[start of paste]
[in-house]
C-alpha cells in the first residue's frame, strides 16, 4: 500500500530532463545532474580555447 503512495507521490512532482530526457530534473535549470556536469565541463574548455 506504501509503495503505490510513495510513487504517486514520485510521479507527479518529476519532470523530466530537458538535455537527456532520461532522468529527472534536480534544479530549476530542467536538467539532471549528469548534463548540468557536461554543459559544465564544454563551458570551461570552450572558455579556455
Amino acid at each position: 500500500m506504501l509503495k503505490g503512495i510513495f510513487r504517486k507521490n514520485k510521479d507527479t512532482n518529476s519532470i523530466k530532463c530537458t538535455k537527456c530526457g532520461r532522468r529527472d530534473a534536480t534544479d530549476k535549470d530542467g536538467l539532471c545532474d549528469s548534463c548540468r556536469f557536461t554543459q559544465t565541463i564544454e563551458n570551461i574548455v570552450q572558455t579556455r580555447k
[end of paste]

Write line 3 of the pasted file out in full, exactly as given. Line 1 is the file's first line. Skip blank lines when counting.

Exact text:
Amino acid at each position: 500500500m506504501l509503495k503505490g503512495i510513495f510513487r504517486k507521490n514520485k510521479d507527479t512532482n518529476s519532470i523530466k530532463c530537458t538535455k537527456c530526457g532520461r532522468r529527472d530534473a534536480t534544479d530549476k535549470d530542467g536538467l539532471c545532474d549528469s548534463c548540468r556536469f557536461t554543459q559544465t565541463i564544454e563551458n570551461i574548455v570552450q572558455t579556455r580555447k